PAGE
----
US 5450482 A
A network ACD that, when one switch in the network has blocked services, distributes calls to another switch with available services; wherein such distribution is based on information stored in each switch. The stored information comprises a list of switches within the network wherein an availability status is associated with each service, and an availability status of a trunk connecting the initial switch and the other switches in the network. Each switch sends an updated status to the other switches via a signaling network whenever a service changes status.
1. A method for use in a distributed, network-based automatic call distribution (ACD) system, said ACD system comprising a plurality of network switching systems interconnected by trunks and by a signaling network, each of said plurality of switching systems offering a plurality of services, each of said plurality of switching systems maintaining a table of trunk availability between itself and other switches and each of said plurality of switching systems maintaining a table of service availability containing availability of the services offered at each of said plurality of switching systems, said method comprising the steps of:
when a threshold of availability of said services is reached at each of said plurality of switching systems, each of said plurality of switching systems informing the other of said plurality of switching systems by sending messages over said signaling network about the availability of services;
receiving a call for one of said services at a first of said plurality of switching systems;
in response to said first switching system determining that it cannot provide said service, said first switching system determining which one of said plurality of switching systems is available to provide said service by consulting said first switching system's trunk availability table and service availability table to determine which of the other switching systems has both an available trunk connected to said first switching system and available services; and
distributing said call to said determined one of said other switching systems; wherein said informing is controlled by comparing said message traffic to a message traffic threshold and not sending messages when said message traffic threshold is exceeded so that said signaling network is not flooded by messages.
2. A method according to claim 1 wherein said service availability table comprises a plurality of levels of availability, and wherein said step of determining which of said plurality of switching systems; is available to provide said service includes determining which one of said plurality of switching systems has the highest level of availability.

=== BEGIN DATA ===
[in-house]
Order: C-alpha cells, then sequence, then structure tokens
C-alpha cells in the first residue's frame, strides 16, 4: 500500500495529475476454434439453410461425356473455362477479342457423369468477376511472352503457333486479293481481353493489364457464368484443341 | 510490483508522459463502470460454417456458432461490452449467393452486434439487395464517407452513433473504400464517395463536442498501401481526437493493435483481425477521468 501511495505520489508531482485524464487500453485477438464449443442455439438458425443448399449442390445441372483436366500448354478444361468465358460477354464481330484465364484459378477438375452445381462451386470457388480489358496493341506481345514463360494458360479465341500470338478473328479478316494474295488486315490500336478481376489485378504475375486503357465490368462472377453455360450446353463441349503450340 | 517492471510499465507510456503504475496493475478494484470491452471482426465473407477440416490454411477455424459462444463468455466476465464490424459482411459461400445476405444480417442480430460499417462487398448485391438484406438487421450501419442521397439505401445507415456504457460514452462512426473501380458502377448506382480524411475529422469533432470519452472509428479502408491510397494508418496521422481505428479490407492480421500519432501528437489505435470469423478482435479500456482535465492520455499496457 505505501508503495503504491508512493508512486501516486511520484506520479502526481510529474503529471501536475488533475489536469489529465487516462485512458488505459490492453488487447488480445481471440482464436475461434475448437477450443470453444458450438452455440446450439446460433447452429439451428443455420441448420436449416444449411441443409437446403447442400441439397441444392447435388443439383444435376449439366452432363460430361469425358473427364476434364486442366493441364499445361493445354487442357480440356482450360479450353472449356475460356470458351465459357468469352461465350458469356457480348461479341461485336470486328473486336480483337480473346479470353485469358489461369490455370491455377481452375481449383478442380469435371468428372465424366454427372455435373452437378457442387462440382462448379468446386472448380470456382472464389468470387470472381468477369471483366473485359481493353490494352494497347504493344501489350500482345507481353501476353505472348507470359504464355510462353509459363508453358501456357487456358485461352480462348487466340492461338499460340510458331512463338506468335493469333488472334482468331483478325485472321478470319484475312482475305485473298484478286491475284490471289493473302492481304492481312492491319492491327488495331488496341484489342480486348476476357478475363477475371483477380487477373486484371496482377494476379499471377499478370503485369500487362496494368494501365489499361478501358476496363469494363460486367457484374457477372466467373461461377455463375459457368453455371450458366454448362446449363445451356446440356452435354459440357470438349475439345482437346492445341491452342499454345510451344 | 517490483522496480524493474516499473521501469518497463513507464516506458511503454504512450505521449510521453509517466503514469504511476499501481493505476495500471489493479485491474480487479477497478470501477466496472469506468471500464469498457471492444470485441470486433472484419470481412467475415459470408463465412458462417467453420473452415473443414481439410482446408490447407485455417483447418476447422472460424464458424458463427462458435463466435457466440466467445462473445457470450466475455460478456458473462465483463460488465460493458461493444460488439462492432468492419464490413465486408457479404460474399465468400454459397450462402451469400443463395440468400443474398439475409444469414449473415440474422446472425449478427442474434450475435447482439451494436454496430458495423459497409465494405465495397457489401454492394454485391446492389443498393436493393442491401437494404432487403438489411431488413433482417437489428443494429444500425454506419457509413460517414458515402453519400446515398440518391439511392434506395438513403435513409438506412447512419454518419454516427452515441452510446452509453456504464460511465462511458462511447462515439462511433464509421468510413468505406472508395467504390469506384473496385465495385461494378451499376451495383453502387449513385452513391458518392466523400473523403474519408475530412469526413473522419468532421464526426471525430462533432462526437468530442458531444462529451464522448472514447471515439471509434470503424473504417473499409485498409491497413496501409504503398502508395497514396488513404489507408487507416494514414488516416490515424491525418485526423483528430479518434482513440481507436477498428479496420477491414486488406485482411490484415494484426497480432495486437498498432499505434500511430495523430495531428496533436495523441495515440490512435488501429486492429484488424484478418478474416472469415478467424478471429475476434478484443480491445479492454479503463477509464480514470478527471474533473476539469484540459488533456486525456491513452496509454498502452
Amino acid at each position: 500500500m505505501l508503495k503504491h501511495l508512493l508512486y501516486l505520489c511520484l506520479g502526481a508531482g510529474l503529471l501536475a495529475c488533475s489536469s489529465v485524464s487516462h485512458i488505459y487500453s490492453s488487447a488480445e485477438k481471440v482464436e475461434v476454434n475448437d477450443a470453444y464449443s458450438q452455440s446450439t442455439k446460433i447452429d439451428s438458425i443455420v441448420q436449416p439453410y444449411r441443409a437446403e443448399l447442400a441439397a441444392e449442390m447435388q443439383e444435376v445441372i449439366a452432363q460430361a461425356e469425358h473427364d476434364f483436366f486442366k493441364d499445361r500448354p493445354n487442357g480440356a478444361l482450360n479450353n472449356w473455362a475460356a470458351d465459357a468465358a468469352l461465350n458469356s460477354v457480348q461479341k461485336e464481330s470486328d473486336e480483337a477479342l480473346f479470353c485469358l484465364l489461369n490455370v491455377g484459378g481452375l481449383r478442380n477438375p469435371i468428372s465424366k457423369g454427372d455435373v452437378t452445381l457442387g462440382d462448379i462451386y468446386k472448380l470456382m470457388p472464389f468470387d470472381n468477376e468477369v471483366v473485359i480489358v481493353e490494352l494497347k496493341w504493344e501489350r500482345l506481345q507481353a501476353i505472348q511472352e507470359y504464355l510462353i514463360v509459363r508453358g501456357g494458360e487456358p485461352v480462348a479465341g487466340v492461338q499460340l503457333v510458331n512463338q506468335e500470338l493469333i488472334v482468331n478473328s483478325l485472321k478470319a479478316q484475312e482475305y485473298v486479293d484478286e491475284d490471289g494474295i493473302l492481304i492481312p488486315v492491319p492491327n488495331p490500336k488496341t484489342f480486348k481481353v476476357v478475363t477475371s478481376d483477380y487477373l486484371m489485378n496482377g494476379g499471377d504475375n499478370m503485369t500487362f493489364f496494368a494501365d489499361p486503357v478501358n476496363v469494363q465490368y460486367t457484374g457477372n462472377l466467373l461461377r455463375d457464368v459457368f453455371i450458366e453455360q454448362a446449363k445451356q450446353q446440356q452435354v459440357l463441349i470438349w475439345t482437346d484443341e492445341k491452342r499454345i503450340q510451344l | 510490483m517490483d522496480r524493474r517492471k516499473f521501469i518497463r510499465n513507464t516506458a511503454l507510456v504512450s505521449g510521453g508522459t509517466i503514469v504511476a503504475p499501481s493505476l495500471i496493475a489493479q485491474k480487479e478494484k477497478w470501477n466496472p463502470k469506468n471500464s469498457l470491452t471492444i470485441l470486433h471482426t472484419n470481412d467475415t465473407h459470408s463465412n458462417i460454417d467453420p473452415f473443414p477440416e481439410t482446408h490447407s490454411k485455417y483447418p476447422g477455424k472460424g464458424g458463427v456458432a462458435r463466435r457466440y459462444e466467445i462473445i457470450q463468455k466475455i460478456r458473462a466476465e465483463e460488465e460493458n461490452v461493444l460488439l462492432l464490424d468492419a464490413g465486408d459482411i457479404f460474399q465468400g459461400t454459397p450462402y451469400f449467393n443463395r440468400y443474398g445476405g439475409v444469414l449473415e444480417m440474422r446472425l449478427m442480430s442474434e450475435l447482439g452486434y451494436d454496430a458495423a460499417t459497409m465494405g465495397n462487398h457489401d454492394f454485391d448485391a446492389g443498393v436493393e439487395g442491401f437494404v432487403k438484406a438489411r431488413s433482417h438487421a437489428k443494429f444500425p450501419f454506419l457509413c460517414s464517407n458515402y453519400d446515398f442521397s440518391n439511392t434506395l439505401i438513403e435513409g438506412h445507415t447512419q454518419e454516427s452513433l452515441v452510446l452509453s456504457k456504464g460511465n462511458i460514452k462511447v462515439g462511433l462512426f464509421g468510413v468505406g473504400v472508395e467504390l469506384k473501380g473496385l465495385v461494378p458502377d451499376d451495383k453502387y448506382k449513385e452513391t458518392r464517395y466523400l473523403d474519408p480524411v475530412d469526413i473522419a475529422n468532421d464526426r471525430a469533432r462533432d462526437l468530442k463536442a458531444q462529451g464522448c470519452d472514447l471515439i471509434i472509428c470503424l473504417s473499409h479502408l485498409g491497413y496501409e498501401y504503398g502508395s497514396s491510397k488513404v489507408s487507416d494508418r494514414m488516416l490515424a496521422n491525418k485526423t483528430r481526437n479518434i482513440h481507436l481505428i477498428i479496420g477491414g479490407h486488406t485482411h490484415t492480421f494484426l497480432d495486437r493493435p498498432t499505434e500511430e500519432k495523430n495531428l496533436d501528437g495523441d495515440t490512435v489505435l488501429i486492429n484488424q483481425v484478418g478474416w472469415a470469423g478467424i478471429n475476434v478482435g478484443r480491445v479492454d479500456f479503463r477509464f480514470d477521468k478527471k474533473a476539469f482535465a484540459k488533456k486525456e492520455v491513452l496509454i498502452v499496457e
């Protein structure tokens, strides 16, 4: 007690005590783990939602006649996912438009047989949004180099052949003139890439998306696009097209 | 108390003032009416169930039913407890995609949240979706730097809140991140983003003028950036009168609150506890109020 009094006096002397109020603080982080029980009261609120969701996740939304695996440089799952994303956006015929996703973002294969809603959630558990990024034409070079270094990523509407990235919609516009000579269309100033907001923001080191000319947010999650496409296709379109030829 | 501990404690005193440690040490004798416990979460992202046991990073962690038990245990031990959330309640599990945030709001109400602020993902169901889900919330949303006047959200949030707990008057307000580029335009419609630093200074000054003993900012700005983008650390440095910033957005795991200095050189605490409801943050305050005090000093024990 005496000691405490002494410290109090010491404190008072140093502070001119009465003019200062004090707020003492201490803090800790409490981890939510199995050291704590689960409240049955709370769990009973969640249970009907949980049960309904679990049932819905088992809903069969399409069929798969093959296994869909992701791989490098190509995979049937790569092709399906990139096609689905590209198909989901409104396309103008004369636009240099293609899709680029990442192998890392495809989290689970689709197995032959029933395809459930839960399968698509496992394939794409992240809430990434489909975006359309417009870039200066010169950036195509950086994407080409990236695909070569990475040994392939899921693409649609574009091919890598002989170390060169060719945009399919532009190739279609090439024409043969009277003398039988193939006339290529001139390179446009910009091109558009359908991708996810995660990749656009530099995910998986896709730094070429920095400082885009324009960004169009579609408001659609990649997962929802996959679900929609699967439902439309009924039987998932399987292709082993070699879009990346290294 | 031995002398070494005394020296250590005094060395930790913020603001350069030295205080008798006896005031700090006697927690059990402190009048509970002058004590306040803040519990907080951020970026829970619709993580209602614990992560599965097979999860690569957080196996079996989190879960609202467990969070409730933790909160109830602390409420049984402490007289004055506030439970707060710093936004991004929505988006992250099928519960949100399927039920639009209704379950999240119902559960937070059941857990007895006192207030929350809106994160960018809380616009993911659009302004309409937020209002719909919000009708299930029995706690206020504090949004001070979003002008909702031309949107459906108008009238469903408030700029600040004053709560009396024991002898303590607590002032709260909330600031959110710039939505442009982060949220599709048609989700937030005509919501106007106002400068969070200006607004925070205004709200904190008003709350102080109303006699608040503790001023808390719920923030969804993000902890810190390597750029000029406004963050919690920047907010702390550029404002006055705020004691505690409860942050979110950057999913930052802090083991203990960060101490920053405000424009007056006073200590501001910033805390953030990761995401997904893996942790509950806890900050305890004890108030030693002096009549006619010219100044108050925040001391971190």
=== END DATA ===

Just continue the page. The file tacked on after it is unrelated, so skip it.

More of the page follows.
3. A distributed, network-based automatic call distribution (ACD) system said ACD system comprising:
a plurality of switching systems interconnected by trunks and by signaling means for delivering messages among said switching systems, each of said plurality of switching systems offering a plurality of services, each of said plurality of switching systems including trunk availability means for storing an availability status of said trunks and service availability means for storing art availability status of services at each of said plurality of switching systems;
determining means at each of said plurality of switching systems responsive to receipt of a request for a service when said service is not available at that switching system for determining which of said plurality of switching systems is available to provide said service by consulting said trunk availability means and said service availability means to determine which of said switching systems has both an available interconnecting trunk and said service available, said determining means further comprising means for informing the other switching systems via said signaling means when a threshold of availability of said services is reached at said each of said switching systems and means for throttling message traffic by comparing said message traffic to a threshold of message traffic and not sending messages when said message traffic threshold is exceeded so that said signaling network is not flooded by messages; and
distribution means at each of said plurality of switching systems for distributing said call to said determined switching system.
This invention relates to the field of automatic call distribution systems (ACD), and more specifically to a non-blocking ACD network that efficiently handles call overflow.